Thursday, January 18, 2018

Lifting the Roof - Again

A week ago they came to lift the roof onto the house under construction next door to us.  If you remember, they built the roof at ground level (on the foundation) and lifted it off to build the walls.

I thought I heard a noisier truck than usual, so I poked my head out and there was the crane, just getting set up - here with it's front end entirely off the ground.
It took them about 6 hours.  They started with this big piece that had been sitting beside our driveway.

And on it goes.

Then they moved to the other large piece that had been sitting in the back yard.  Up it went.

Very strange to look up at a moving roof over your head!

But at this point the wind was fairly fierce across the golf course behind us.  Take a close look at the angle of that chunk of roof.

It swung back and forth a couple of times, and I heard a resounding 'crunch' as it bumped.  The builder later told me that was no problem.  Took a little trouble to fit that piece in though.

But at length they got it in place.

The last smaller piece had been parked down the street on a vacant lot.  Not every day you look out and see a roof driving down your street.

They swung it more or less right over my head, but got it in place before it got totally dark.  I had a video of that, but it's too large for Blogger to handle.  But once I try to load it, apparently I can't delete it.

Bu the end of the afternoon, although it was almost dark, the roof was on the house.  As you can see, they leave gaps to allow for fitting, and for stringing the cables used to lift it.  Today it's all finished off and they're starting the shingling.  Must be cold for these guys at this time of year!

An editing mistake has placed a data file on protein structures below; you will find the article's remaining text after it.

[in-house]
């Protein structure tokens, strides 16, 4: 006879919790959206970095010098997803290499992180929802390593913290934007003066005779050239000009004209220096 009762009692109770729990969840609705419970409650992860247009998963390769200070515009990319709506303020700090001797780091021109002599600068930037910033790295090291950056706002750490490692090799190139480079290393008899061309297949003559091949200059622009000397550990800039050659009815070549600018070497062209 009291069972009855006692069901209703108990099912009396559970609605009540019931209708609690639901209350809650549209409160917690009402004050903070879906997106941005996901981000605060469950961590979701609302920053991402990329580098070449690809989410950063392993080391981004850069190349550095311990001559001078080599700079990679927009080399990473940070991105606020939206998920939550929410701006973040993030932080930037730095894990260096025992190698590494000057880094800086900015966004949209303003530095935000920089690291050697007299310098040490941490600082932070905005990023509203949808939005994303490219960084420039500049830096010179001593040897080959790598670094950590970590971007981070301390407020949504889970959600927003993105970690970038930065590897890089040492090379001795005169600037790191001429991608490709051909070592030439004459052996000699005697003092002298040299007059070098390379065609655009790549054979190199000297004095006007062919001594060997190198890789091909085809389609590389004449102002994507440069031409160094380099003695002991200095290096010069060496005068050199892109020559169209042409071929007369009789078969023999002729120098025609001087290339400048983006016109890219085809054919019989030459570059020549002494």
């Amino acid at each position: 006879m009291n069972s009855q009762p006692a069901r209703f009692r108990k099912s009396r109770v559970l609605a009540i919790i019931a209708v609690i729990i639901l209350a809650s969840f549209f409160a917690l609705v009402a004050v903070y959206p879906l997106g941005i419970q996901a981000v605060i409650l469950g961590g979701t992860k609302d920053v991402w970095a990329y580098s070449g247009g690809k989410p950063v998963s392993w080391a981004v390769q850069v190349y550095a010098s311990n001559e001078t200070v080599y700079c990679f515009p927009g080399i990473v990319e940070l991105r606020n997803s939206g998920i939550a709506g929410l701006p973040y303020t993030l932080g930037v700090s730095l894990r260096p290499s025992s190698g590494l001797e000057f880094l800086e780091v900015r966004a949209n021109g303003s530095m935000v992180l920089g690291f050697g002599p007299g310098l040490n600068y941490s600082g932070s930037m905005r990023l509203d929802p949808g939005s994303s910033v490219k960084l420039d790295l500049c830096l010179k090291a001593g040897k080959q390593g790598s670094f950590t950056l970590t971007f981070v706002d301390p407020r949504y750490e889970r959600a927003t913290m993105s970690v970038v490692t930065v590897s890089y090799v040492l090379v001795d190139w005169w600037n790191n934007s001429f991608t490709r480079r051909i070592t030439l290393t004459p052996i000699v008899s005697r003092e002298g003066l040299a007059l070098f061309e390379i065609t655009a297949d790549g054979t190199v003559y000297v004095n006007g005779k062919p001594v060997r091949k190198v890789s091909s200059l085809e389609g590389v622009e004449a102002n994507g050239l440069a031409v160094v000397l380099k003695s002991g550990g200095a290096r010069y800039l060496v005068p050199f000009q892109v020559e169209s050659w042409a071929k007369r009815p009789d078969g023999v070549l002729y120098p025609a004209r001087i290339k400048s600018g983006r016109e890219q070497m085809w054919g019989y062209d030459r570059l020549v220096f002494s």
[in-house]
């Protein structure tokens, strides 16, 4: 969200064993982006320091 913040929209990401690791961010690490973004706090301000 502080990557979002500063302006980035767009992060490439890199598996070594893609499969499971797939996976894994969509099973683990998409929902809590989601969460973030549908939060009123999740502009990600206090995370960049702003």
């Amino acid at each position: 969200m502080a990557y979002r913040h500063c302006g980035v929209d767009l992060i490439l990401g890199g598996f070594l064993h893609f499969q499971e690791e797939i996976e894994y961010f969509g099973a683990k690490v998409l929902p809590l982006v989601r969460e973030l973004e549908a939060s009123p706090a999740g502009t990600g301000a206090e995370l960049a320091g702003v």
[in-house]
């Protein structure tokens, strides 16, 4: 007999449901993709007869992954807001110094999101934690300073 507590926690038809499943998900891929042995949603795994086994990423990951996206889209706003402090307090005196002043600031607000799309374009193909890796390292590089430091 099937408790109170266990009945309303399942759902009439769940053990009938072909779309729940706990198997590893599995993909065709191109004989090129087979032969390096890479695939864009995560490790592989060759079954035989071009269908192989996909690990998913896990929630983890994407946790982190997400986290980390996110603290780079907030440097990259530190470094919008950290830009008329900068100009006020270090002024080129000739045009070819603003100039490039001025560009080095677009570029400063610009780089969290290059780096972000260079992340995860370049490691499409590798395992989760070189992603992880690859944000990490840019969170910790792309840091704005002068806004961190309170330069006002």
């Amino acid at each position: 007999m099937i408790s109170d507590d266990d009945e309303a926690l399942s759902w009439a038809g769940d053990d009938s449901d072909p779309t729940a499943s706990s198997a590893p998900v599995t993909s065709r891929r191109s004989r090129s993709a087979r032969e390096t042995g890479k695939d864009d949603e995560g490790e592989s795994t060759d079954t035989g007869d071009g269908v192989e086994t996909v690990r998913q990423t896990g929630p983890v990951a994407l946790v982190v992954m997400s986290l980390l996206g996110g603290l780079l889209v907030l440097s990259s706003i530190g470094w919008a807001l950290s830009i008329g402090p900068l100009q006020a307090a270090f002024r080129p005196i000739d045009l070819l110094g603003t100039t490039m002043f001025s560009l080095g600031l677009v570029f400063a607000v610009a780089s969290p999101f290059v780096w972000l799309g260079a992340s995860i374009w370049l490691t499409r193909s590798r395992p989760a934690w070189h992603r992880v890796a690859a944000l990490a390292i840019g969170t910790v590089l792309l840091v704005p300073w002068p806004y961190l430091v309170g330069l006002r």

That's the last of the roof lifting and the big crane that I'm going to show you.  It's been fascinating to me to watch this way of building the roof on a house!


  1. Yes, it is a fascinating project and you told the story well! Thanks for the great pictures. :-)

  2. That is an amazing process. I have never heard of it before but it all does make sense. I am anxious to see if some of those gaps will be filled in. I guess the shingles would make it too heave and they would have to weave in shingles to get a good seal.

  3. I think I would be out there all day watching like you were! Amazing!

  4. Having done a fair bit of roofing in an earlier life I wouldn't want to shingle on a snowy, perhaps icy, roof -- and I wouldn't want my house shingled with a bit of snow and ice beneath the shingles. Yes, it would melt, but the shingles might not lay flat and they might not seal down before the winds of March begin.

  5. amazing to watch and document the way that you did!!

  6. Wow, what a way to have the roof fitted. Well done to all those brave men in that cold, and the wind.

  7. Such an interesting process and so unusual!

  8. What an interesting way to bio;d s house, nice that they can finish it up that way.

  9. Hello, it is amazing how fast houses go up. Especially in the winter months. Happy Friday, enjoy your day and weekend!

  10. I love seeing your title in my blogger feed...haha...furry gnome

    I've written a fantasy series about gnomes who visit from the ethereal...ogres are my fav characters though :)

  11. That is definitely a more accurate way of building Roofs. The cost of that crane must be high but if it offsets labour costs it must be worth it.
    Be Safe and Enjoy!

    It's about time.

  12. Amazing they work in this weather. They deserve their paychecks!!

  13. This whole process seems pretty strange to me. Certainly interesting.